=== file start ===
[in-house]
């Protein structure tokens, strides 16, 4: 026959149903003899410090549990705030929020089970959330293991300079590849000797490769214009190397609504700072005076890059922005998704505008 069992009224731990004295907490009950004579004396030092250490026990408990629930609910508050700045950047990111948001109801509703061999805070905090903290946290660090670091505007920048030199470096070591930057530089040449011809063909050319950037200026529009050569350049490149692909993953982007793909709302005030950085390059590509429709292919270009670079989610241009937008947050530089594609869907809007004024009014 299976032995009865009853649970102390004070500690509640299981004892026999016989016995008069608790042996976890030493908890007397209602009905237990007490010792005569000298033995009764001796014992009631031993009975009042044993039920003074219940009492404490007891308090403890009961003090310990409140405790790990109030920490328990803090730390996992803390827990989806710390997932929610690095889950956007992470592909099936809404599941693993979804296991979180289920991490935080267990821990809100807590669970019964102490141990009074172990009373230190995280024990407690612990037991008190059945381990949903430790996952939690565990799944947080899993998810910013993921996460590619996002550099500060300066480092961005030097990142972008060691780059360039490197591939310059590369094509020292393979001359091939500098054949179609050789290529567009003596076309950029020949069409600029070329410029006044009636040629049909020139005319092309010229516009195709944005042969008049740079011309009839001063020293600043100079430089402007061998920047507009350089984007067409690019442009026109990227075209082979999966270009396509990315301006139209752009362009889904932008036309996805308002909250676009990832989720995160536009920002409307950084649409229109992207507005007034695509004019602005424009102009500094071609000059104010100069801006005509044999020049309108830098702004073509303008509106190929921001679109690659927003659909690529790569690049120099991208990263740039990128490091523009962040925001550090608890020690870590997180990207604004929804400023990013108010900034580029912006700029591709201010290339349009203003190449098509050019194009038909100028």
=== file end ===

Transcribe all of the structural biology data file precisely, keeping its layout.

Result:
[in-house]
């Protein structure tokens, strides 16, 4: 026959149903003899410090549990705030929020089970959330293991300079590849000797490769214009190397609504700072005076890059922005998704505008 069992009224731990004295907490009950004579004396030092250490026990408990629930609910508050700045950047990111948001109801509703061999805070905090903290946290660090670091505007920048030199470096070591930057530089040449011809063909050319950037200026529009050569350049490149692909993953982007793909709302005030950085390059590509429709292919270009670079989610241009937008947050530089594609869907809007004024009014 299976032995009865009853649970102390004070500690509640299981004892026999016989016995008069608790042996976890030493908890007397209602009905237990007490010792005569000298033995009764001796014992009631031993009975009042044993039920003074219940009492404490007891308090403890009961003090310990409140405790790990109030920490328990803090730390996992803390827990989806710390997932929610690095889950956007992470592909099936809404599941693993979804296991979180289920991490935080267990821990809100807590669970019964102490141990009074172990009373230190995280024990407690612990037991008190059945381990949903430790996952939690565990799944947080899993998810910013993921996460590619996002550099500060300066480092961005030097990142972008060691780059360039490197591939310059590369094509020292393979001359091939500098054949179609050789290529567009003596076309950029020949069409600029070329410029006044009636040629049909020139005319092309010229516009195709944005042969008049740079011309009839001063020293600043100079430089402007061998920047507009350089984007067409690019442009026109990227075209082979999966270009396509990315301006139209752009362009889904932008036309996805308002909250676009990832989720995160536009920002409307950084649409229109992207507005007034695509004019602005424009102009500094071609000059104010100069801006005509044999020049309108830098702004073509303008509106190929921001679109690659927003659909690529790569690049120099991208990263740039990128490091523009962040925001550090608890020690870590997180990207604004929804400023990013108010900034580029912006700029591709201010290339349009203003190449098509050019194009038909100028």